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Telmex Delivers Humanitarian Aid To Storm Victims

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September 26, 2013

Telmex, the dominant Mexican phone carrier owned by Mexican tycoon Carlos Slim, has delivered 114 tons of humanitarian aid to thousands of Mexicans affected by the twin storms on the Gulf and Pacific coasts.

Telefónos de México, or Telmex, the dominant Mexican fixed-line phone carrier controlled by Mexican tycoon Carlos Slim, responded to the current national emergency caused by Tropical Storm Manuel and Hurricane Ingrid with aid for thousands of victims in Mexico.

Telmex said on Monday that it has delivered 114 tons of humanitarian aid to tens of thousands of Mexicans affected by the twin storms on the Gulf and Pacific coasts. In 24 of Mexico’s 31 states, towns and cities were flooded, highways and communication were lines cut off, and deadly landslides were set off. More than 1 million people have been affected across the country and 50,000 have been evacuated from their homes.

Telmex said that the aid — food supplies, mats, blankets, and purifying water plants – is being delivered by company volunteers in the worst hit states of Guerrero, Sinaloa, Oaxaca, Michoacán, Veracruz, and Chihuahua. Arturo Elías Ayub, Slim’s spokesperson, estimated the amount of aid distributed so far is 15,000 essential food packages, half a million liters of purified water, and around 20,000 mats and blankets. He did not answer a question requesting an estimated cost for the aid.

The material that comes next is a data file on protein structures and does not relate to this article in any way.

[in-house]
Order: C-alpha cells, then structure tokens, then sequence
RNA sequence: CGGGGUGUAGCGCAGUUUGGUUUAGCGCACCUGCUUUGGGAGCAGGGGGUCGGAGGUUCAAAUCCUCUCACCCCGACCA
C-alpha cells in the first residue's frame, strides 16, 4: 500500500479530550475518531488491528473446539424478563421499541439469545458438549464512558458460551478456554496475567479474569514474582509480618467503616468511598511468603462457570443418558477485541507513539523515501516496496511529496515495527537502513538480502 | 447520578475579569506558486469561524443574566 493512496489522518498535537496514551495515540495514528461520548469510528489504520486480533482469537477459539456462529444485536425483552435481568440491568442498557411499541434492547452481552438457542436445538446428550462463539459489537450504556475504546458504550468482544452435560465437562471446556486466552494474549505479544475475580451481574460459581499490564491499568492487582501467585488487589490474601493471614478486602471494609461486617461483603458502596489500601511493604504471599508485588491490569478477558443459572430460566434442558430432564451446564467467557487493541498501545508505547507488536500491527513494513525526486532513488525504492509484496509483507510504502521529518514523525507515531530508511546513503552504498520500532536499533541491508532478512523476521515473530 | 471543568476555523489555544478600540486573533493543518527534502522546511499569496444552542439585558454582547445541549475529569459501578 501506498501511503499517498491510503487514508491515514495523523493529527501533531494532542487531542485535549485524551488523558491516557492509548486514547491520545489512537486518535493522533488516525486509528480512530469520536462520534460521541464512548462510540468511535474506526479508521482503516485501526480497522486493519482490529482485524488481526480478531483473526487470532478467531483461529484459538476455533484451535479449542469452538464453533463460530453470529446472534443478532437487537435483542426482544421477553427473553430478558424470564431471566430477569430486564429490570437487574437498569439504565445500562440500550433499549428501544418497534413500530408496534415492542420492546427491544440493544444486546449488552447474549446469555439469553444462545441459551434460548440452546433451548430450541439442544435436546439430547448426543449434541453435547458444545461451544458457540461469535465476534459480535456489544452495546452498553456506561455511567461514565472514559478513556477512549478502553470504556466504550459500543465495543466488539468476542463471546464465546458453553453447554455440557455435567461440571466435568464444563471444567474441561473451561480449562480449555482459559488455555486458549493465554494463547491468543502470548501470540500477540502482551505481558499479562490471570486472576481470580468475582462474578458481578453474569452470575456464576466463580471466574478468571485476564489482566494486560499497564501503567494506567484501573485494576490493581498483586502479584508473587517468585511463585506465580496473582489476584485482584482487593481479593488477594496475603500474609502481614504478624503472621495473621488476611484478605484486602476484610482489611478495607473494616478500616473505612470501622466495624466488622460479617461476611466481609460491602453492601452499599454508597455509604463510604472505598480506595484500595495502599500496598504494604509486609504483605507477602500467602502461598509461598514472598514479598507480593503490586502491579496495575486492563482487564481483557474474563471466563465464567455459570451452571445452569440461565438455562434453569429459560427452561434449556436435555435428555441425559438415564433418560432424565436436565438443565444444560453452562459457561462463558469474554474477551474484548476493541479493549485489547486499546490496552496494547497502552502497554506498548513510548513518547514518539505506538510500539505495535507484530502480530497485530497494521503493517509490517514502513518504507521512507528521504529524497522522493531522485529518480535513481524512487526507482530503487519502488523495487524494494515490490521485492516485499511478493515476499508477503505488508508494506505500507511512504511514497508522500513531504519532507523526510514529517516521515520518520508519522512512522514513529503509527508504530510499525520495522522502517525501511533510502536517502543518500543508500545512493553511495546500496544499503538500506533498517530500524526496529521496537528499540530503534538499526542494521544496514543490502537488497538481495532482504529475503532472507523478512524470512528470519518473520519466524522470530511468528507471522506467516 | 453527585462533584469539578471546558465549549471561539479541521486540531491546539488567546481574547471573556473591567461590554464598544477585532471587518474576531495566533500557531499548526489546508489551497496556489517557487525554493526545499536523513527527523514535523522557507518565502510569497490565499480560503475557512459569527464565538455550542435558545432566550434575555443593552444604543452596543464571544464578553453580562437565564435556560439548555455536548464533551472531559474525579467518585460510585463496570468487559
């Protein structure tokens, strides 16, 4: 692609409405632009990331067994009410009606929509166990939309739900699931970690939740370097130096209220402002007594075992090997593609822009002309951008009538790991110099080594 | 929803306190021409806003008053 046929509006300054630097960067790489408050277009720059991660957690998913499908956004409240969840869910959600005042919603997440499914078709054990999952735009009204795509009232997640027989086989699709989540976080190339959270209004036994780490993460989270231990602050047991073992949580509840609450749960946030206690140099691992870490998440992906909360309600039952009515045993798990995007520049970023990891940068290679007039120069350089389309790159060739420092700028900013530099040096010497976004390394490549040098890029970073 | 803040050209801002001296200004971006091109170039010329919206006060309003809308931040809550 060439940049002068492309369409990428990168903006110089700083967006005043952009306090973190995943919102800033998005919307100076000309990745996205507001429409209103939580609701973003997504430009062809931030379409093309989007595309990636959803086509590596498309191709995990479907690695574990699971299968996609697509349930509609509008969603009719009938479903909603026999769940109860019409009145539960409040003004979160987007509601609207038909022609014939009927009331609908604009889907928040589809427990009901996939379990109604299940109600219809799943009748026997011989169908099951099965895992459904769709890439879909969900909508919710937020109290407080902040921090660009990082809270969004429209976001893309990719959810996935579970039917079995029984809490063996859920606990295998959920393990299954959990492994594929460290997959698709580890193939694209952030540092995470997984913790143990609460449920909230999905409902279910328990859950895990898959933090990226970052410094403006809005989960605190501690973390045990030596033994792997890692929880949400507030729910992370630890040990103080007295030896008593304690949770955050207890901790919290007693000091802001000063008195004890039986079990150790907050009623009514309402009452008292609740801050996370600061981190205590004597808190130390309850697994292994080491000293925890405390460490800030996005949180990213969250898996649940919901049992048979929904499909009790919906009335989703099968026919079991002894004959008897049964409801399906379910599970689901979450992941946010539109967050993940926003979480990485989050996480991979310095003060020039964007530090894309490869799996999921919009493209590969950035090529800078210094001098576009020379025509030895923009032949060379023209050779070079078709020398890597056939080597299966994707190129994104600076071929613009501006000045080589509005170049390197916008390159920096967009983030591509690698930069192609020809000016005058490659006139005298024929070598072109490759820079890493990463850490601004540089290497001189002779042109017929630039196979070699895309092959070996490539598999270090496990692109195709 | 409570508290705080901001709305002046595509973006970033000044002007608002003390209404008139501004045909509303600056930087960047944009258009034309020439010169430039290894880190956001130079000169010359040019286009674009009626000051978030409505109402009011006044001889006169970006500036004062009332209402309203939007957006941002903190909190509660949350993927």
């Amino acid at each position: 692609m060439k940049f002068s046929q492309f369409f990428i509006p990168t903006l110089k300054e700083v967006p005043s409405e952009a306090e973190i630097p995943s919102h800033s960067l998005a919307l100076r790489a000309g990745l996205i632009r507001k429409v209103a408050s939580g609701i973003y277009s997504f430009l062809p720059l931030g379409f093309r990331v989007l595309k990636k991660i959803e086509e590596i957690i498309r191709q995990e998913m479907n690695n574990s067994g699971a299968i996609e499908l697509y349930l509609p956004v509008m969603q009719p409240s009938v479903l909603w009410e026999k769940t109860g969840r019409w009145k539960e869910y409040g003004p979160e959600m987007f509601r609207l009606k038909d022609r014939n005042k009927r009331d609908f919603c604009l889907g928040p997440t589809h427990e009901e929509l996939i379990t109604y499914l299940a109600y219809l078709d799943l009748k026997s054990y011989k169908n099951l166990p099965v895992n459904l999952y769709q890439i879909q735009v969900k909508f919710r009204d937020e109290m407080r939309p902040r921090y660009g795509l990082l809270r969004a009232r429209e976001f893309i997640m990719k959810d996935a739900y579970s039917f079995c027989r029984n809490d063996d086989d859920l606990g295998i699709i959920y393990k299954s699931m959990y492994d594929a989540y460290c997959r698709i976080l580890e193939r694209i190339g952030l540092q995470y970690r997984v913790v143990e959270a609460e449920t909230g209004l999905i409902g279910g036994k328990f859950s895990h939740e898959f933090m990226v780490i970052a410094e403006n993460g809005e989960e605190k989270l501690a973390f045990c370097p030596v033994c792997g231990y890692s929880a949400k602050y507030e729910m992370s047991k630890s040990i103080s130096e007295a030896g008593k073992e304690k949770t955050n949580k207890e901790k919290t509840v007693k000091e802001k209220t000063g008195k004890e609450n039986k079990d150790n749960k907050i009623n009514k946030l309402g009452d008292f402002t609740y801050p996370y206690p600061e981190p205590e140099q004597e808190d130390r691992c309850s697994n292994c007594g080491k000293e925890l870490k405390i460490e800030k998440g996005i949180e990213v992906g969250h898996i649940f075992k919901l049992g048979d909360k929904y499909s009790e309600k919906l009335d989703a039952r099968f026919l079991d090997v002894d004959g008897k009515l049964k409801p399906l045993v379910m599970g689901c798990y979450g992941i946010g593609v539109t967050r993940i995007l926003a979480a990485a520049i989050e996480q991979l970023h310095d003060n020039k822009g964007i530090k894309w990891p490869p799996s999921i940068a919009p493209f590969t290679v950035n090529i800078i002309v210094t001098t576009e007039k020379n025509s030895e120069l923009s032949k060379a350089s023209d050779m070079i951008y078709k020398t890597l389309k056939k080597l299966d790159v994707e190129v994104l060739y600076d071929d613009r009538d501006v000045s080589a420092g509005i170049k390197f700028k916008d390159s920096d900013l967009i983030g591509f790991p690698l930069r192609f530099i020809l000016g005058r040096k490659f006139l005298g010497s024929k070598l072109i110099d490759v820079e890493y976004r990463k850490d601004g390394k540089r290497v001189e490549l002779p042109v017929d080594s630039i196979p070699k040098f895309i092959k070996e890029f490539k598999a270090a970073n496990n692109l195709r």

In Guerrero, the state most severely battered by tropical storm Manuel, more than 22,000 homes are damaged in 59 municipalities. The extent of the damage in the region has left more than 20,000 people in shelters. More than half of Telmex’s aid has been directed to that state.

Telmex said it installed a total of 14 portable plants for purifying water, nine of them in Guerrero where they are processing 200 liters of water per minute. In three shelters in Acapulco, and two in Navolato, Sinaloa, Telmex set up computers with free Internet access and technical assistance for people that need it.

Telmex is also allowing people to make local calls at no cost from its public phone booths in cities in Guerrerro and Sinaloa.

On Sunday the official death toll rose to around 130. The number apparently does not include crew members aboard a Federal Police helicopter that disappeared last Thursday while aiding rescue efforts in La Pintada, Guerrero. Officials said all aboard died. Sixty-eight residents in that city, the scene of the single greatest tragedy wreaked by the two storms, remain missing after a massive landslide, authorities said.

Guerrero State Governor Ángel Aguirre Rivero, a member of the leftist PRD, stirred strong feelings among the population after Mexican media reported that in the evening the storm hit his state, he partied and drank with his political cronies until dawn, accompanied by mariachi music.

Meanwhile, in Mexico City, criticism mounted all week in editorials and public commentary that the natural disasters were made worse because of poor planning and lack of a prevention strategy by authorities.

"Governments aren’t responsible for the occurrence of severe weather, but they are for the prevention of the effects," wrote Mexico’s nonprofit Center of Investigation for Development in an online editorial criticizing a federal program to improve infrastructure and relocate communities out of dangerous flood zones.

On Sunday, Mexican President Enrique Peña Nieto said that Mexico’s Congress would revise its budget in response to the storm. Material losses are estimated in the billions of dollars.

Original Story